Lumps, loaves, loss and lacto bacilli.

They said it would have its ups and downs. Boy, ‘they’ weren’t kidding! It has been a week of epic proportions, but finally, I am seeing a light at the end of the tunnel.
You’ll probably remember from my last post, that on Monday, my poor little dog Henry was hit by a car and killed. Following that devastating day, it was confirmed that my hubby Ben did indeed have a mass on his testicle, and that he would need further tests to see if the cancer cells had spread. 
Cancer.
That threw us all into a state of ‘survival mode’. CT scans followed blood tests, and surgery was booked for the coming Thursday, pending results. Chemotherapy was mentioned. 
So what did we decide to do?
We threw a party.

Well, a bonfire really. And a BBQ dinner for all the people we’ve met in Melbourne so far. What a great way to remind yourself in times like these that you’re really not alone. We laughed. We toasted giant marshmallows. The kids played hide and seek in the dark with torches, and burnt sticks, and skinned their knees. We ate Ben’s homemade flat bread cooked on the BBQ with way too much garlic in the dip. The girls were tired, sweaty, and dirty. Hair all wild and sticky with marshmallow. It was a great night.

One of the Hill Shadow Farm ‘ferals’ hard at work on the apple blossoms.

The garden has been loving this rain! And we planted more veg and noticed more fruit.

Oh look! A guava!
Oh look – are they plums? Do you reckon they’re edible?

We are now contemplating how the heck we’re going to keep the birds off the fig, the apple, the plum, the apricot, and the guava. Looks like we might be spending a fortune on netting… eep.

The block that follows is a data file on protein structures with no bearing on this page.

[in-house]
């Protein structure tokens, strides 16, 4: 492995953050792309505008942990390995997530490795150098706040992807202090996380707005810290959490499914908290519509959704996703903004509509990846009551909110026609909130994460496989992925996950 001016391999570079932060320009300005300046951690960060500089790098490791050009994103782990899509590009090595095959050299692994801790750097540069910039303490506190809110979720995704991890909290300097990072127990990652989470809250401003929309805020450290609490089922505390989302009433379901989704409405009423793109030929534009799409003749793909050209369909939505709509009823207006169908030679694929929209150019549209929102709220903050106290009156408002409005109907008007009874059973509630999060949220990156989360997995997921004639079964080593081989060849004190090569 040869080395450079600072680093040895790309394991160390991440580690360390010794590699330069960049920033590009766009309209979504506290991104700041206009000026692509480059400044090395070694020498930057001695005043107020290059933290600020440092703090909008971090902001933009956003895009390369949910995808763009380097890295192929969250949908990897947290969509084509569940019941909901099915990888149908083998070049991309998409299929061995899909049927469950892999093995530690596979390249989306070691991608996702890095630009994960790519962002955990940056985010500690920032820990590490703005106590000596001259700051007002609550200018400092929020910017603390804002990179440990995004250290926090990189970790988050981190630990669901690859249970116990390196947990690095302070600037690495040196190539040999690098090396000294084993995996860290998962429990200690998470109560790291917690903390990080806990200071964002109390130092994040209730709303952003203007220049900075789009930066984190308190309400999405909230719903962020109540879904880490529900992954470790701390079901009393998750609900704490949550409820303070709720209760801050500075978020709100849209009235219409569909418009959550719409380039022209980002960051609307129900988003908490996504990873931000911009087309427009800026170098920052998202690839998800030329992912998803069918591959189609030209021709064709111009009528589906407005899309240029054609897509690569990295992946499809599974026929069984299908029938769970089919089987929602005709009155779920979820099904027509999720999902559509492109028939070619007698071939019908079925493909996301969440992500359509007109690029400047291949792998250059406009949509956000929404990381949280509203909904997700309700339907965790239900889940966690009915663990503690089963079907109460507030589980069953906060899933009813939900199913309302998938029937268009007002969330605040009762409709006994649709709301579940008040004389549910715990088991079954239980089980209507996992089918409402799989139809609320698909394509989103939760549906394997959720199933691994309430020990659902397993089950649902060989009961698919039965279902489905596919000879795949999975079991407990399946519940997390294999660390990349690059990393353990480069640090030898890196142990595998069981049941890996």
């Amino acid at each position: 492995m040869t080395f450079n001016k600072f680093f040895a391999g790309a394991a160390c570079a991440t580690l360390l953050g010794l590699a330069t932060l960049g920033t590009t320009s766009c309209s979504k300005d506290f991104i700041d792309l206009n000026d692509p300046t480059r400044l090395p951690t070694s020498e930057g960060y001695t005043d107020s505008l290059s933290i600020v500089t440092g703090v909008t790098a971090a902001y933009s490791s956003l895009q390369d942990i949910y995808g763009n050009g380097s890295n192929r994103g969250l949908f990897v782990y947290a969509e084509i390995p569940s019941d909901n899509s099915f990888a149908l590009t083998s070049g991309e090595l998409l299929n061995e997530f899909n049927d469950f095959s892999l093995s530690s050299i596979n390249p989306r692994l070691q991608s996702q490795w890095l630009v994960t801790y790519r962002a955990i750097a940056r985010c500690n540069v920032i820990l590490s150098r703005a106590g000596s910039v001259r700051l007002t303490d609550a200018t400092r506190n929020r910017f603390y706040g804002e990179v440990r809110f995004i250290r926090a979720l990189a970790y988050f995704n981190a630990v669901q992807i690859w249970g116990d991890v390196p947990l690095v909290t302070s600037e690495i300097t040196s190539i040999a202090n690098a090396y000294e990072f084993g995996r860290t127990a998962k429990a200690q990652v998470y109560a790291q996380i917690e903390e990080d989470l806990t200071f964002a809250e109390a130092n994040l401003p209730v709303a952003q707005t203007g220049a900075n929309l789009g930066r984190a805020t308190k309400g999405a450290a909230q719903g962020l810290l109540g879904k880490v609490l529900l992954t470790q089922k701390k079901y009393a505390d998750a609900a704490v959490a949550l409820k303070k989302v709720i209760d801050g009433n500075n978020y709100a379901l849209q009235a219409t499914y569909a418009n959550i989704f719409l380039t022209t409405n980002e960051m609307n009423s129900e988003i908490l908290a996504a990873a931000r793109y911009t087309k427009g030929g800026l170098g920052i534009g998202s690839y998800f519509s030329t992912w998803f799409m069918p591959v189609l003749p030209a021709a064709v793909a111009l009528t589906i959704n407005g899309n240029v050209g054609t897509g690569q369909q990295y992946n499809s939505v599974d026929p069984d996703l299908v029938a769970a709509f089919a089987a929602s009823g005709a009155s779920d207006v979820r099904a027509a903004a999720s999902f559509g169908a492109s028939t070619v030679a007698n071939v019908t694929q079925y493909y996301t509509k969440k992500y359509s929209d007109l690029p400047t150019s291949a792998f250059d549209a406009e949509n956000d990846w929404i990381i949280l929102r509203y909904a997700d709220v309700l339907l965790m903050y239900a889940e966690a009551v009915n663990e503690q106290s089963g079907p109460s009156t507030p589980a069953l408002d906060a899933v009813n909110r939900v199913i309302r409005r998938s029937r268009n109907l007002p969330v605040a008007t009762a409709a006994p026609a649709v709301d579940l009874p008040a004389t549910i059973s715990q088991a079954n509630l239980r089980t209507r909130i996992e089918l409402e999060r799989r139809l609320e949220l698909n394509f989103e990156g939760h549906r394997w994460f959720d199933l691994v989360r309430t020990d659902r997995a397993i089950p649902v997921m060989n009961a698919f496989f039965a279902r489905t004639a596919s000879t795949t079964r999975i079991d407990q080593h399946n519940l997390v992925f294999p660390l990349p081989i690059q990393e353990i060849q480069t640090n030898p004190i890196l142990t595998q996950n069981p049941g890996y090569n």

And to add insult to injury, the loss of our beautiful canine ‘chicken guardian’ has given Mrs Fox a total free run at our free range chookies. She took 3 this week. So we’re down to 13 including Lennon the Rooster, and reduced to dropping everything and bolting outside at the slightest cluck. Our other dog Cookie is completely hopeless. She just lives to sunbake and dust bathe. She cares not for the safety of poultry.

So when all was chaos, I turned to the one bit of affirmative action that the Cancerian in me defaults to.

I cooked.

I could not control the outcome of the blood tests. I could not control cars or hungry mother foxes with pups, or birds, or irrational angry agisters, or sleepless toddlers, or the internal workings of my car when it went ‘BOOM!’ and decided to no longer operate on gas THIS WEEK OF ALL WEEKS.

But I could stuff my husband so full of nutrients and vitamins that bloody cancer wouldn’t know what had hit it. Everytime Ben turned around, I was handing him lemon water to drink. Or fish oil tablets. Or an intensly green, odd-smelling juice. Or a purply-red one. Or a fermented drink. Or tea.

“HEAL DAMN YOU!!! HEAL!!!”

Some of this – ahem, well, probably all of it – was completely pointless and based on unfounded nutritional theory. But it made me feel better. I was doing SOMETHING. I was fighting, dammit!

Funny how people react in a crisis.

So one of the things I made was a batch of Lacto-fermented radish pickles that I made from a bag of radishes I bought on the ‘reduced’ table of my local produce market. LOVE MY PRODUCE MARKET. (But LOVE their ‘reduced’ table even more!)

I’d never done this before, but I love me a good pickle – German background coming out there. Thanks Oma and Opa! x -and I hear that good gut health and an alkaline enviromment in the body can hinder cancer cell growth (you see how crazy it got?!). So yeah: pickle. Bring it on!

I got this super easy recipe from an article by Asphyxia in Grass Roots Magazine no. 211.